I have a consistent routine. Say hi to everyone and set up my equipment first, then it’s headphones in, drink my pre-workout while I do dynamic stretches to warm up, and get moving.
I started my journey into the world of strength and fitness when I was a sophomore in high school and found Olympic weightlifting. I really have my older sister to thank for that, a weekend visiting her when at her university really introduced me to the sport and the ball rolled from there. I was able to find a gym that had bumper plates, which was much rarer at the time, and a fun new hobby has now turned into my entire personality.
The journey from there was not all smooth sailing, as it often goes. Soon after doing my first competition with my sister as my coach and qualifying for youth nationals — which I was very excited about, by the way — a nagging pain in my hip pain became more of an issue. Granted, in my youthful ignorance and hubris, I let this go on for longer than I should have. I was fully convinced that I just needed to work through it and I would be fine. Lifting became adapted to my pain tolerance on any given day, so I dove into learning. I learned about anatomy so I could understand my own body and pain better, and I dove into the coaching side of things. I got my certification and, still in high school, I started working as a CrossFit coach.
Coaching continued on campus when I went off to college and Pepperdine University and as I got my bachelors in Integrated Marketing Communications, I also got my USAW Level 1 cert and my NASM CPT. I had just started working as a personal trainer when I finally decided I couldn’t deal with modifying my training and after being passed around from doctor to doctor they found a torn labrum and surgery was scheduled. A few months into recovery, COVID hit, I moved back home, I finished college online, and I started training again in my parents’ garage and then in the outdoor yard of my gym where my partner and I started taking clients and building our team.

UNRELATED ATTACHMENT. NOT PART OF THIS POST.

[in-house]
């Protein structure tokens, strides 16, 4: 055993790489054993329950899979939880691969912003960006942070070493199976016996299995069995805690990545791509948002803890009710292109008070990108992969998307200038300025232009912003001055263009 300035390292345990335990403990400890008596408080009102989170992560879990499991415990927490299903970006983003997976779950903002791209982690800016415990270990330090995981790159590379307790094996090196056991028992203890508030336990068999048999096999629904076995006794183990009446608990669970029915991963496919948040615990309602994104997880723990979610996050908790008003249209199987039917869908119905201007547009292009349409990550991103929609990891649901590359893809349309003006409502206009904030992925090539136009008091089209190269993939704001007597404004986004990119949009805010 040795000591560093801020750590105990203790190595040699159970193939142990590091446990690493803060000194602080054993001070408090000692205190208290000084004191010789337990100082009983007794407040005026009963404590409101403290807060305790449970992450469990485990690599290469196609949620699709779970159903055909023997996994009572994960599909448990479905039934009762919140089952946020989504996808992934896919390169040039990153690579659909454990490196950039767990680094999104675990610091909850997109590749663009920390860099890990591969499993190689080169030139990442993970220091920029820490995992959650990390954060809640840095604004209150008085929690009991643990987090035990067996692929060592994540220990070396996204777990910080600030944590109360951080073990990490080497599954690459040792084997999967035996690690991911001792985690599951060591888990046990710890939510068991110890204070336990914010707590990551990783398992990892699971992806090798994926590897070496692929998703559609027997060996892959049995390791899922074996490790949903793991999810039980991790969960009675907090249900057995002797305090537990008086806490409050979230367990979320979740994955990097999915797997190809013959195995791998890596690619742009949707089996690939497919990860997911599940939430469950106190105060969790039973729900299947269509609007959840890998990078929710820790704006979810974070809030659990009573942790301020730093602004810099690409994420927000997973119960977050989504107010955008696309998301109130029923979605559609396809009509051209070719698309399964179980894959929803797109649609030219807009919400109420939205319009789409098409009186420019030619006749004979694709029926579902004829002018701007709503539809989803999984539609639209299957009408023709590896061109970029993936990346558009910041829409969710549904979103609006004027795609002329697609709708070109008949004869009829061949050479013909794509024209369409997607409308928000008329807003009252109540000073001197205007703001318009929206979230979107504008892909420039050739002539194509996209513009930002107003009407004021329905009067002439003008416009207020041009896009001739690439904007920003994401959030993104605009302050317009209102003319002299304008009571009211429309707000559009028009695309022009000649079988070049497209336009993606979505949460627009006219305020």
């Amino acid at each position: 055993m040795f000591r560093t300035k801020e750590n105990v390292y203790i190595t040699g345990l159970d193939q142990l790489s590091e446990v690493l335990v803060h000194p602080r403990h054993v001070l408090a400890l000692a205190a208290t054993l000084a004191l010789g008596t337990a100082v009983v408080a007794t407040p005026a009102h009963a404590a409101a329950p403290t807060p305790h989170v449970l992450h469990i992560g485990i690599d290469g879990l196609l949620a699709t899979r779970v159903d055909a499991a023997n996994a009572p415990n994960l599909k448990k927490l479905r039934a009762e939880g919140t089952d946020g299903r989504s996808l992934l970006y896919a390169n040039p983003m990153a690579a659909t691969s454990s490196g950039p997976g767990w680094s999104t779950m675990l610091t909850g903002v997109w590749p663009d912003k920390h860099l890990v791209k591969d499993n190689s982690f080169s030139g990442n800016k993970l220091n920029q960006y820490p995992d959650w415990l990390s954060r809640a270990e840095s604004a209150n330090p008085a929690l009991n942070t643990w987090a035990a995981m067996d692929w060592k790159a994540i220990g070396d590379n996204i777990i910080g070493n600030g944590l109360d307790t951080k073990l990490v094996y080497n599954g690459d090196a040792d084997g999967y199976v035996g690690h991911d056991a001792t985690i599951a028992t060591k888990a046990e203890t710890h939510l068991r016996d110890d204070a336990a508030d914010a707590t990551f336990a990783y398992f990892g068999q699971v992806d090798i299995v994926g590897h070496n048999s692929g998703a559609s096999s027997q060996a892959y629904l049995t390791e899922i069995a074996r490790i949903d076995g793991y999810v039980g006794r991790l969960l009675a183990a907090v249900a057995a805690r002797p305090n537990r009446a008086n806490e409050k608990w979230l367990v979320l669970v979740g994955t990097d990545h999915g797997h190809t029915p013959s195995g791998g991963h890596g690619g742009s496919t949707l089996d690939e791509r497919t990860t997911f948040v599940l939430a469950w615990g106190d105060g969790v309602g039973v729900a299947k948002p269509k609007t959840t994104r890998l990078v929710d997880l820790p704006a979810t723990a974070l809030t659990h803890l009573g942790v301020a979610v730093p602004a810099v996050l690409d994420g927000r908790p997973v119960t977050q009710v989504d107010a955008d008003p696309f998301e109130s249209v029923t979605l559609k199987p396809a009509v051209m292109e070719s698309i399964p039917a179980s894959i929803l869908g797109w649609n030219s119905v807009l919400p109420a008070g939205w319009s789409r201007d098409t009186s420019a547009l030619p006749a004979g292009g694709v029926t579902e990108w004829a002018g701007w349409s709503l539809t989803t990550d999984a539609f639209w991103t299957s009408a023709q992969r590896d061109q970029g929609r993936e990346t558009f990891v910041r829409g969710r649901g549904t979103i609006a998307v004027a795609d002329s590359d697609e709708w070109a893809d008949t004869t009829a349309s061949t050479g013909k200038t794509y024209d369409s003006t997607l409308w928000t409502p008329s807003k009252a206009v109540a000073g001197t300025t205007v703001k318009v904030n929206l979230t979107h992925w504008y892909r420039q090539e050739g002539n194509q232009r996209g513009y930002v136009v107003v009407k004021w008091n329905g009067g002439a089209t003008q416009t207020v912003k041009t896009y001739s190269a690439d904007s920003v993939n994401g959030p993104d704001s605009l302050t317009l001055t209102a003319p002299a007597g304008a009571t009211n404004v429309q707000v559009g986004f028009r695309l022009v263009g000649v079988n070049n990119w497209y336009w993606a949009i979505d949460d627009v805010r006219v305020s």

The plot twist of the century came when the hip pain was still there after over 6 months of physical therapy. Back to the surgeon, a second opinion, another MRI, and another surgery scheduled just under a year after the first one. I recognize that at this point most people would probably be taking it easy on their body to manage pain and get ready to go under again, but I saw an opportunity. I was already scheduled for surgery; I had a few weeks until I was to have surgery and if I messed anything up, they’d be able to fix it then. Is it a good mentality? Probably not. Did I push weight for the first time in almost 5 years? You betcha. With a stronger hip post-op went by faster this time and 6 months out I was stepping out onto the platform at Nationals. The journey has not been smooth, but I am proud to have found so much joy in my sport, in working with athletes, and in pushing through the hard times. Now I keep busy balancing a full-time marketing job with coaching and my own training, and I wouldn’t have it any other way.
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